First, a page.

Amanda and Jenn discuss books about ghosts, secret societies, folklore, and more in this week’s episode of Get Booked.
This episode is sponsored by Blind Date With a Book, Ordinary Girls by Jaquira Díaz, now available from Algonquin Books, and All This Could Be Yours by Jami Attenberg.
Last of the Wine by Mary Renault, and really anything by her (rec’d by Scarlett)
Memoirs of Hadrian by Marguerite Yourcenar (rec’d by Scarlett)
Julian by Gore Vidal (rec’d by Scarlett)
The Memoirs of Cleopatra by Margaret George (rec’d by Scarlett)
1. My dad retired this year, and previous to 2019 had NEVER READ A BOOK- like, no joke-not even at school! But this year, he started picking up books (3 to be exact) and asked for “a book” for his birthday.
So .. he’s not really sure what he likes in books- he read two memoirs (old rock n roll guys) and one hyper local history about the town he grew up in.
He’s probably not a fiction guy, or ready for fiction.
It’s such a clean slate I’m overwhelmed by where to go with this! He likes classic cars, late night tv, SNL, Will Ferrell sense of humor, he worked in television for 40 years, local to both/either Cleveland Ohio and Portland Maine. Not into politics.
A note: I am planning on getting him Kitchen Confidential because I mentioned it to him & he thought that sounded fun.
2. Hello! I’m going to try to be as concise as possible with a sensitive ask. My cousin recently confided in me that she has started the transition from male to female. She is in her early 30s, so transition has some unique obstacles, and she has been open about her past struggles with depression and anxiety. So far family has been accepting as she has slowly confided various family members but I’m worried about some of our more religious family. I’ve been looking for books to help me support her as an ally. I have read some intersectional feminist works (Janet Mock and Whipping Girl by Julia Serano) but would like book recommendations more focused on transitioning later in life. I’m hoping for nonfiction but will take fiction as well. I’m a pharmacist so I’m also open to something more academic/scientific too. Thanks for your help!
3. Hey! My English teacher said that if we put in a request here we would get some extra credit. We’re an obnoxious class and she loves this podcast so I thought I’d err on the side of caution. (You’ve responded to a request of hers in an episode before, her name is Kirsten. She was the one with the weird book list). I also would like a book recommendation because my bookshelf has been read and re-read numerous times over. Some of my favorite books are The Hobbit, The Lord of the Rings, The Chronicles of Narnia, the Ender’s Game series, and those weird Star Trek novels William Shatner wrote. Also if you have any strange, out of place books that don’t really have a spot on bookshelves, that’d be awesome too. Thanks!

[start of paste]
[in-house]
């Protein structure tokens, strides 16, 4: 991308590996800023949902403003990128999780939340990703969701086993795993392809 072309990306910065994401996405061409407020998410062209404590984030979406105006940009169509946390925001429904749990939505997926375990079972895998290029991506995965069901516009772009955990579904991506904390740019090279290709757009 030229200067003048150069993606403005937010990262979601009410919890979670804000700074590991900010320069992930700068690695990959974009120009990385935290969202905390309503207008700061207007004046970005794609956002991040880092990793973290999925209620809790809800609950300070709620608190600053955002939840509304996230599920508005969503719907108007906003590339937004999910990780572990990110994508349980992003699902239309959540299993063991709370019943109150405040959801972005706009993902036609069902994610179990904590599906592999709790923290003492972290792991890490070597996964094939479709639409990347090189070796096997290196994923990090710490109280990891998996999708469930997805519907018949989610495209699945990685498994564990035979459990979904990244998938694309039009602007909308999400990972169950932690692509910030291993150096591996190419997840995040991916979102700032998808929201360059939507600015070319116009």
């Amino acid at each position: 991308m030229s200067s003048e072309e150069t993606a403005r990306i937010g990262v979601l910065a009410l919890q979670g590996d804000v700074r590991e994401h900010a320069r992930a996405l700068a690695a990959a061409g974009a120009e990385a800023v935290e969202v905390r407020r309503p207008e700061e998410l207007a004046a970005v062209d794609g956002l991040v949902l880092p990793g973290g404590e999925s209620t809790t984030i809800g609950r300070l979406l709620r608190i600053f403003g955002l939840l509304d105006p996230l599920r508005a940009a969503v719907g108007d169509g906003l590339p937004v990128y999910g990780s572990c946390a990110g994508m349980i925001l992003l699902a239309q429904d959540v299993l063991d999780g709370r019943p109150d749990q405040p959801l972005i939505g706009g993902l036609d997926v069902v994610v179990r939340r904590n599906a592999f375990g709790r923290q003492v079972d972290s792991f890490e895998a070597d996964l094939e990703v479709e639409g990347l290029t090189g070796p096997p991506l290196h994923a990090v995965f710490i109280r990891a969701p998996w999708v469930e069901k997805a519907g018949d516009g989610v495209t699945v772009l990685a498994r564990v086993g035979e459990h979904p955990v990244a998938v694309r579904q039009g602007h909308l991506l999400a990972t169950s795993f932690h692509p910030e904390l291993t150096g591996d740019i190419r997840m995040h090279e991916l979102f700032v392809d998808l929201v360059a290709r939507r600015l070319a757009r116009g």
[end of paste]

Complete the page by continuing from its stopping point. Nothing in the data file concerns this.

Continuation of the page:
4. Happy spoopy season! I’m looking for recommendations for fiction with ghosts as main / significant characters or fiction about ghost hunting. I really enjoyed City of Ghosts by V. E. Schwab and I’m interested in reading other books like it. I’m open to YA and adult fiction, although I tend to prefer YA most of the time. Thanks for your help! 👻
5. I’m looking for a readalike for one of my favorite video games, Secret World Legends. TL;DR, you swallow a bee, wake up with magical powers, and begin fighting paranormal entities for one of three secret societies (including the modern Knights Templar and Illuminati). It’s set in the real world and you learn a lot about some real-world folklore and mythology while playing it and solving the often difficult investigation missions. I would love something that’s fiction that has this sort of gothic, creepy vibe or not-dry nonfiction about secret societies or the folklore/mythology of New England, Egypt, Transylvania, Japan, or Africa (the places we visit in the game). Thank you!
6. I recently read Convenience Store Woman and fell completely in love with it. The character was incredibly interesting to read about, but I think what I really loved about it was the “everyday life in Japan” aspect of it. It reminded me of another favorite- My year of Meats by Ruth Ozeki, as well as A Tale for the Time Being. I loved how page-turner-y these books were while still allowing space on the page to focus on the food, the sounds, and the intimate details of everyday life in places I don’t live. Any recs like these? Bonus points for more Asian authors in translation, tho doesn’t necessarily need to be Japanese. Double Bonus for magical realism.
7. Hi ladies,
This has been a dud of a reading year for me so I’ve been hoping to compile a list of books for next year that I will love. Some of the books I’ve read this year and loved include:
With the Fire on High by Elizabeth Acevedo
The Gown by Jennifer Robson
The Astonishing Color of After by Emily X.R Pan
The Girl in the Blue Coat by Monica Hessee
Bossypants by Tina Fey
If I Understood You Would I Have This Look On My Face by Alan Alda (plus, Clear+Vivid podcast)
Love Lives Here by Amanda Jette Knox (rec’d by Jess)
Sorted by Jackson Bird
She’s Not There by Jennifer Finney Boylan
Wayward Children series (Every Heart a Doorway #1) by Seanan McGuire
Gods of Jade and Shadow by Silvia Moreno-Garcia (tw: self-harm, family violence)
The Afterlife of Holly Chase by Cynthia Hand
The Name of the Star by Maureen Johnson
The Spellbook of Katrina Von Tassel by Alyssa Palombo
The Rook by Daniel O’Malley (tw: graphic violence)
Mãn by Kim Thuy, translated by Sheila Fischman
Revenge by Yoko Ogawa, translated by Stephen Snyder (tw: body horror, graphic violence)
The Miseducation of Cameron Post by Emily M. Danforth (tw: homophobia)
The Magnolia Sword by Sherry Thomas